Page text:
Since Sept. 11, 2001, more than 30,000 active duty members and veterans have taken their own lives – four times as many as those killed in post-911 military operations.1 Current methods to detect early signs of behavioral and mental health risk factors rely on self-reporting and screening questionnaires, which can’t reliably predict suicidality. Effective behavioral health assessment is a mission-critical capability requiring novel tools to identify and help those at risk.
Today, DARPA announced the Neural Evidence Aggregation Tool (NEAT) program. NEAT aims to develop a new cognitive science tool that identifies people at risk of suicide by using preconscious brain signals rather than asking questions and waiting for consciously filtered responses.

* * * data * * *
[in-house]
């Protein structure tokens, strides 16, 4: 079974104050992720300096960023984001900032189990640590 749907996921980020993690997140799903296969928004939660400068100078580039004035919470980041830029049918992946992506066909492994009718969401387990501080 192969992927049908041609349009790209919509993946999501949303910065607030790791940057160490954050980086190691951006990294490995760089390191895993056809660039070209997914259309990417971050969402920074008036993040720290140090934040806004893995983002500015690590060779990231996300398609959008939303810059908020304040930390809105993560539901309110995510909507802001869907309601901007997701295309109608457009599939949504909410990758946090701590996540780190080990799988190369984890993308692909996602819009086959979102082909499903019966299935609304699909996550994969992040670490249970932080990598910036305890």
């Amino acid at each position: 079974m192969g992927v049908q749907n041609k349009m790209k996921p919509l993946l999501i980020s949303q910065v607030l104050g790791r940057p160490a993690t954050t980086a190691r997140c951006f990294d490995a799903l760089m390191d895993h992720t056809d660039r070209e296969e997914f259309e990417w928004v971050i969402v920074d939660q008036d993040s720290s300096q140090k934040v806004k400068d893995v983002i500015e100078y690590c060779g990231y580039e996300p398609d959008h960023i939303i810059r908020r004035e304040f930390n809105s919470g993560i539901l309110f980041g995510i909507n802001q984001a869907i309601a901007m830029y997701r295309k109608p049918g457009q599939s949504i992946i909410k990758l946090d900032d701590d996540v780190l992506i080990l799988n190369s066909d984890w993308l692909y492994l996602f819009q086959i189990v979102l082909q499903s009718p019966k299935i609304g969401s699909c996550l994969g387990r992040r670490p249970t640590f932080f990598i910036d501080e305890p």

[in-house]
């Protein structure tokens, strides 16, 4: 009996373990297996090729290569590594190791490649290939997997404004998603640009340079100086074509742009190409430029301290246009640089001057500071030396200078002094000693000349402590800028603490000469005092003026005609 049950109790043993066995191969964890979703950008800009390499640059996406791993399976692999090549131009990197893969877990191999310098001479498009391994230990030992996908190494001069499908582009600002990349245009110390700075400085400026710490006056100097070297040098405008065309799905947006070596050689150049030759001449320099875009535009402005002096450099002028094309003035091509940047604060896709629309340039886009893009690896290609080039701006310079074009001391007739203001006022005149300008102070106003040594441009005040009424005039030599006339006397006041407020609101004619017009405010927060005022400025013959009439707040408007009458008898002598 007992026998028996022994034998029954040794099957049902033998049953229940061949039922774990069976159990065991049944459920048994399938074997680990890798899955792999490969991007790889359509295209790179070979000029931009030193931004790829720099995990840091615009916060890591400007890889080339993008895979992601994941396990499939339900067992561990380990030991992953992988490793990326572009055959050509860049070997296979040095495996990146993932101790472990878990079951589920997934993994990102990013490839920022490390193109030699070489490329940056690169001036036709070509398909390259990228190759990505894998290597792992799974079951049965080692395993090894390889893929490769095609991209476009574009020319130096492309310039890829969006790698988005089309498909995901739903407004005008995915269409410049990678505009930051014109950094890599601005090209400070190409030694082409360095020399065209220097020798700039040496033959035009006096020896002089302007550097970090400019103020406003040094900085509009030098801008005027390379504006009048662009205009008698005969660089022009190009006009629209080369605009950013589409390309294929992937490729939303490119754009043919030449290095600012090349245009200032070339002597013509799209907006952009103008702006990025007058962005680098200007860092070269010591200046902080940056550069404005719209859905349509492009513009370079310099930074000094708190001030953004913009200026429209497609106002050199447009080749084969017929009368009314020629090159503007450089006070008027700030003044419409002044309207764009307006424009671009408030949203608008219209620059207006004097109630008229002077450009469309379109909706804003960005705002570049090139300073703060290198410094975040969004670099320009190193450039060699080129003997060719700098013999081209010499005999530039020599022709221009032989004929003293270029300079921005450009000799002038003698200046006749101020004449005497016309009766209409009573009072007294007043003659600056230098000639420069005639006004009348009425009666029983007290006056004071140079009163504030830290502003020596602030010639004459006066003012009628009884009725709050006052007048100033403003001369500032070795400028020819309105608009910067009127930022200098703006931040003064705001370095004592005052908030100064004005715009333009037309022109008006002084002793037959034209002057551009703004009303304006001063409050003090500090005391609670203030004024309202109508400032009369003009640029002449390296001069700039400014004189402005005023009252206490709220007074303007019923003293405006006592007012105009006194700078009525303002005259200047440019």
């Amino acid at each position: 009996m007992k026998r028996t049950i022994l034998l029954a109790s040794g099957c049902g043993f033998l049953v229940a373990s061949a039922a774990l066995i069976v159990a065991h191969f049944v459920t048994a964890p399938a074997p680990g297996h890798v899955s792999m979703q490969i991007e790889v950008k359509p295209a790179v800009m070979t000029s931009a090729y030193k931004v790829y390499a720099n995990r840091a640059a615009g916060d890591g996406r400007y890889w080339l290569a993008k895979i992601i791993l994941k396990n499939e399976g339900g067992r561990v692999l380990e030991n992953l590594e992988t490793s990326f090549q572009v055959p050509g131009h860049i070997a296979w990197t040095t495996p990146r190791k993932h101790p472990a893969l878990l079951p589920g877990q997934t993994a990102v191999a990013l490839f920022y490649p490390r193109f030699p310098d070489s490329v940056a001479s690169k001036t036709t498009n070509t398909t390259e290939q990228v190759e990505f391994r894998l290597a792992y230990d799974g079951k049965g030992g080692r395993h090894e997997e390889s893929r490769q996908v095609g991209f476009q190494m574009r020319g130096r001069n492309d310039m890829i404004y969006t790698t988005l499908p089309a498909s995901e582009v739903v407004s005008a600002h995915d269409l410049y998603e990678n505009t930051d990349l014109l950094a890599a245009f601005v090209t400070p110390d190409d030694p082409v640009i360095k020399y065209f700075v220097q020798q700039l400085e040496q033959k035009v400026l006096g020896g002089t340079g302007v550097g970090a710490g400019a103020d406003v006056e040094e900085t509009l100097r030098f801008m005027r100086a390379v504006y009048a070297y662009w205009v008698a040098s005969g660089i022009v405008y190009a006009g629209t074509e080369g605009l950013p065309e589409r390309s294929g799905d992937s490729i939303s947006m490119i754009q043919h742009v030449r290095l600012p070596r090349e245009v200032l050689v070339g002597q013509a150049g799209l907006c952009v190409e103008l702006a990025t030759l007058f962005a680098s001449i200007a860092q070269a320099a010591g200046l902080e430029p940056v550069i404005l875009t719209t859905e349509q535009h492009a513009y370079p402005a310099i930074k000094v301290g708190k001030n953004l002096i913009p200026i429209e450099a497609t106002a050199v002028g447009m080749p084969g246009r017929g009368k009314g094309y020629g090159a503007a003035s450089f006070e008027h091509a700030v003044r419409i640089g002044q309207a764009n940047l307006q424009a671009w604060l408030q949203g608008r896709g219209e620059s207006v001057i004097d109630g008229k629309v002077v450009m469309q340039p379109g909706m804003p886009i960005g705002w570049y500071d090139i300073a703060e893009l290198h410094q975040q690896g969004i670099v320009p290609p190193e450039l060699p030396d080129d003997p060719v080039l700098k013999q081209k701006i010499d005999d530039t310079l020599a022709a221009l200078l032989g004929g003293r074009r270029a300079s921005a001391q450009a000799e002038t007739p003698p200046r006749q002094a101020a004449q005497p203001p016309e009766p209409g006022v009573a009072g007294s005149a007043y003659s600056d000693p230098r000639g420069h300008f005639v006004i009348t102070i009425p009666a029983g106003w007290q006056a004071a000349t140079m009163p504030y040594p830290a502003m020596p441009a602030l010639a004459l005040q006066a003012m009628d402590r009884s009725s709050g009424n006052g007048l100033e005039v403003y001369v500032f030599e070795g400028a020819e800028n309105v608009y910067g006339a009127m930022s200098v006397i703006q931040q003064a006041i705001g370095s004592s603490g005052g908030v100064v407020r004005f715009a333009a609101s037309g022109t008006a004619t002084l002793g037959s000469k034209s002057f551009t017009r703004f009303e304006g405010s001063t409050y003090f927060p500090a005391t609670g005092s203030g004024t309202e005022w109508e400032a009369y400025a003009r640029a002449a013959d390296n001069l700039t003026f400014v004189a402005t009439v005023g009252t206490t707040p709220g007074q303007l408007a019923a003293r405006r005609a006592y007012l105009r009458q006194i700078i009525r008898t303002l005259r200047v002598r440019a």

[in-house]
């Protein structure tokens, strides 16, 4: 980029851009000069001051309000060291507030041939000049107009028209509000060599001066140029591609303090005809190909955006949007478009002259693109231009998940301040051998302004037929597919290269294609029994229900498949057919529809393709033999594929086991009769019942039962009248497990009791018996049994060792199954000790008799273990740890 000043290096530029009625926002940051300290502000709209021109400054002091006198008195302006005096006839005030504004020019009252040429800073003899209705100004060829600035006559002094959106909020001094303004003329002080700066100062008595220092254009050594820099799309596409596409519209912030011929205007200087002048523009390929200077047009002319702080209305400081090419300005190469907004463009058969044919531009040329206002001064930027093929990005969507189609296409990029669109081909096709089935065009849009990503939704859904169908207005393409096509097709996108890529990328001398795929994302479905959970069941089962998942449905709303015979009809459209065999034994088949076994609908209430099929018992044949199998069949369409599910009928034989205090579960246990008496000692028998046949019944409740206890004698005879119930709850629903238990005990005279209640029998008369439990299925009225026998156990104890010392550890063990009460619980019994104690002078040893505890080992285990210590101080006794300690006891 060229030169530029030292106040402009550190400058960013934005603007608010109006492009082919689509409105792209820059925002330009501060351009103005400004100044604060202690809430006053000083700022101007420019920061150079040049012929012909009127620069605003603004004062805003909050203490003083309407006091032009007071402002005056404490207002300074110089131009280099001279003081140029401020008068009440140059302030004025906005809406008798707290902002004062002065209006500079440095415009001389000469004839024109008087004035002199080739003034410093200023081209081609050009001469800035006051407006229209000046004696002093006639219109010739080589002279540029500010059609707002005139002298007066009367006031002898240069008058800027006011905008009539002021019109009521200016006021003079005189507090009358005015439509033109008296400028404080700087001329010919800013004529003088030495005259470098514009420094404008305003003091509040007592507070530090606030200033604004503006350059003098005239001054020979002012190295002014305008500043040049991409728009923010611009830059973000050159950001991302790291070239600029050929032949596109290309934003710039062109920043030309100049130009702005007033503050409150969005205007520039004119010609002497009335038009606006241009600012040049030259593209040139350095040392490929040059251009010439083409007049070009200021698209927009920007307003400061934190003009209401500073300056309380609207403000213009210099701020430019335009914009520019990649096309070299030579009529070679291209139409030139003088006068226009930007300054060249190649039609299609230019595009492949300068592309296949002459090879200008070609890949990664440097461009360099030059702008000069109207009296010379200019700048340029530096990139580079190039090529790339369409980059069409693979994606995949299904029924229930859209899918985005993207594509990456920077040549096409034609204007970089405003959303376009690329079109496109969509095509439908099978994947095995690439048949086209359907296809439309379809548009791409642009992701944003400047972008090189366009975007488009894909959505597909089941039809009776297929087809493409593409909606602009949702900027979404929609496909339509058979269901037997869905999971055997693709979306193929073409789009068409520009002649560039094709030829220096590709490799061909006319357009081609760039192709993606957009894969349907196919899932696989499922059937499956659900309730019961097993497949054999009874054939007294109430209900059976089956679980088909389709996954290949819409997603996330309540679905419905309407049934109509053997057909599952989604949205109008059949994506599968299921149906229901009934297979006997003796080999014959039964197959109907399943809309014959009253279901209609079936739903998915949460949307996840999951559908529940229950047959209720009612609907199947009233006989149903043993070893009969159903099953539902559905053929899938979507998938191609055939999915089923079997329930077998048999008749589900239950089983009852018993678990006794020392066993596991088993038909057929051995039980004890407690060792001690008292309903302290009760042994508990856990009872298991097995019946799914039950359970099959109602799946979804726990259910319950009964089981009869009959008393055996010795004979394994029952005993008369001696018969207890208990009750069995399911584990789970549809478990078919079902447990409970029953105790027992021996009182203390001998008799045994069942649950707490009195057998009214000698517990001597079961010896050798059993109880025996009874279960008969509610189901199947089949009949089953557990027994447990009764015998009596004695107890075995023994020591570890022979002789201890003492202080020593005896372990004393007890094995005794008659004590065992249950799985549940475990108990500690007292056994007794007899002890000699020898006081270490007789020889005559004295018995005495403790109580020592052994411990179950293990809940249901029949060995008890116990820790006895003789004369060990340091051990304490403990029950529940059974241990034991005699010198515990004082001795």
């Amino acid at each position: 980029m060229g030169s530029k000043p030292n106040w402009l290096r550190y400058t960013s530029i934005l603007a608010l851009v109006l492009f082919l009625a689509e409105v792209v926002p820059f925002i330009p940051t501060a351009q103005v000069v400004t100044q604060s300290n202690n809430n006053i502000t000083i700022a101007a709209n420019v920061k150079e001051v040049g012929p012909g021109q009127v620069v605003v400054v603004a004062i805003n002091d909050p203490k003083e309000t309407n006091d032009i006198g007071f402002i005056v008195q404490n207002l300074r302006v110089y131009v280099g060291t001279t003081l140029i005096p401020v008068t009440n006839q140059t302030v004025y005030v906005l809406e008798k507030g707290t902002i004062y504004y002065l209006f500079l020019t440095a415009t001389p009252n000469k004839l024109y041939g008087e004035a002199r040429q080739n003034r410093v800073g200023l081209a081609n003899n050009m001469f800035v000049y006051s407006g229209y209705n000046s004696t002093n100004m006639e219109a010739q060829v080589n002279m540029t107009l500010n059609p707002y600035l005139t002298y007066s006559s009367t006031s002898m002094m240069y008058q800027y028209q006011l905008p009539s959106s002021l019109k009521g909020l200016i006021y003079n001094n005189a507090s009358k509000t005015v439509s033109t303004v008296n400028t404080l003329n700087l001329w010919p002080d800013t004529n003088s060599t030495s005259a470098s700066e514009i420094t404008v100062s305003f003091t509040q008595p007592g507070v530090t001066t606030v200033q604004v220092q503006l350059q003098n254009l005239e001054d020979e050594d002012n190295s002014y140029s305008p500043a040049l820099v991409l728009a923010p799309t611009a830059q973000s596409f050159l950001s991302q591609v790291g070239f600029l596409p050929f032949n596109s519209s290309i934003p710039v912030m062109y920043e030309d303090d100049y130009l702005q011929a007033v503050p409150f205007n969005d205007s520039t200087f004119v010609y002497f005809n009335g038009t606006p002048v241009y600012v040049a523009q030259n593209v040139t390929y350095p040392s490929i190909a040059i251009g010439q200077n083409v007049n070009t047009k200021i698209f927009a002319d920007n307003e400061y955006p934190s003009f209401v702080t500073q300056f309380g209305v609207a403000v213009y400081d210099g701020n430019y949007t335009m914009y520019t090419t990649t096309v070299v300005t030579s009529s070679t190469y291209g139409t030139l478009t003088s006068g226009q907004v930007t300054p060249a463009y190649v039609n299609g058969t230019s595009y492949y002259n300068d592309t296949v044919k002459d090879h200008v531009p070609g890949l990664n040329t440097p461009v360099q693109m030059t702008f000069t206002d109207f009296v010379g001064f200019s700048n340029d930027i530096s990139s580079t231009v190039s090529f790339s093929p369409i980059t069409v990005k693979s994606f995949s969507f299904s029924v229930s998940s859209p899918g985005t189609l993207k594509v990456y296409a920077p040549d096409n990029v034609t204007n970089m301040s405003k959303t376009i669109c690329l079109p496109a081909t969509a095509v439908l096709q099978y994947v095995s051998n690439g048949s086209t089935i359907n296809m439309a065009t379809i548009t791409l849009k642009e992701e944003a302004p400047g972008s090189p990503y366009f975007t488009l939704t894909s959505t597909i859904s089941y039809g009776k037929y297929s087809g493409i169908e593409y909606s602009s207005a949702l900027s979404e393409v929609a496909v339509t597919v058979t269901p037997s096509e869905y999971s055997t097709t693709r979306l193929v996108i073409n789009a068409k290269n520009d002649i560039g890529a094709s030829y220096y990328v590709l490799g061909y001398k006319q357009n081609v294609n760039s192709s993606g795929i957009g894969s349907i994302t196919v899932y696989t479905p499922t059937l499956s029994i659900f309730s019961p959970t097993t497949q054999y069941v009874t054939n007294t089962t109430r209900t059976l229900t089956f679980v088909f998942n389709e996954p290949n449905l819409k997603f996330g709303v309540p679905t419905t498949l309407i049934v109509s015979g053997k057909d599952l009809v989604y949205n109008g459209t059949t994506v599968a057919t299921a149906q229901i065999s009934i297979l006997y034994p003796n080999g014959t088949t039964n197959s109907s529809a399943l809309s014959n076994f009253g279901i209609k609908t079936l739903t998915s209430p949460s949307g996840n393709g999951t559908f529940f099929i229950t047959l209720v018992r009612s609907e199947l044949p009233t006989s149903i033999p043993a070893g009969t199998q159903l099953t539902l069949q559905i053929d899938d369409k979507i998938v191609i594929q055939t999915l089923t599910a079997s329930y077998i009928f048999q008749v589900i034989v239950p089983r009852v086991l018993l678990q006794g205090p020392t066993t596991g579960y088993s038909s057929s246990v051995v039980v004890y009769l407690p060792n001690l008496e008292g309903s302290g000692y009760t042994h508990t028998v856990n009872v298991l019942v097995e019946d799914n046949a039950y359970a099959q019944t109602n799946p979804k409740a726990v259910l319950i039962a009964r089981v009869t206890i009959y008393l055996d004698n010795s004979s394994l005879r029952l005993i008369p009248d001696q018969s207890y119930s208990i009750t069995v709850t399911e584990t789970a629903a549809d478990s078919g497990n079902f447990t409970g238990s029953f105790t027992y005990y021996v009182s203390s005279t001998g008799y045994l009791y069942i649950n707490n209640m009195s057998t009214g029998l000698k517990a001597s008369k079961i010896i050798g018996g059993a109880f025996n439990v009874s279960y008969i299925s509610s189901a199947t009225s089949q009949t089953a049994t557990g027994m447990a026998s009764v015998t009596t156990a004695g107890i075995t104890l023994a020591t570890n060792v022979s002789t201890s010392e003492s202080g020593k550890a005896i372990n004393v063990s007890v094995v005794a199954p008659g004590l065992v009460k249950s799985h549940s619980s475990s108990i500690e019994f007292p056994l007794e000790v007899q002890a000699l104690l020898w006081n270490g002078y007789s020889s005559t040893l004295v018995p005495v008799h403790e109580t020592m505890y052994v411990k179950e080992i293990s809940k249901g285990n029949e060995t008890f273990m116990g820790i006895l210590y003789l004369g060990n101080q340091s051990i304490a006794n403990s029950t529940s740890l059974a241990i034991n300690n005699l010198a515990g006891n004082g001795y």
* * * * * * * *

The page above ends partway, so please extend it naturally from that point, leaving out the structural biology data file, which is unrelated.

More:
“NEAT is a proof-of-concept effort attempting to develop a new tool for mental and behavioral health screening that moves us beyond historical and current methods of questions and consciously filtered responses,” said Greg Witkop, a former Army surgeon and current program manager in DARPA’s Defense Sciences Office. “Using the preconscious will hopefully enable us to detect signs of depression, anxiety, or suicidal ideation earlier and more reliably than ever before. If successful, NEAT will not only significantly augment behavioral health screening, but it could also serve as a new way to assess ultimate treatment efficacy, since patients will often tell their clinicians what they think the clinician wants to hear rather than how they are truly feeling.”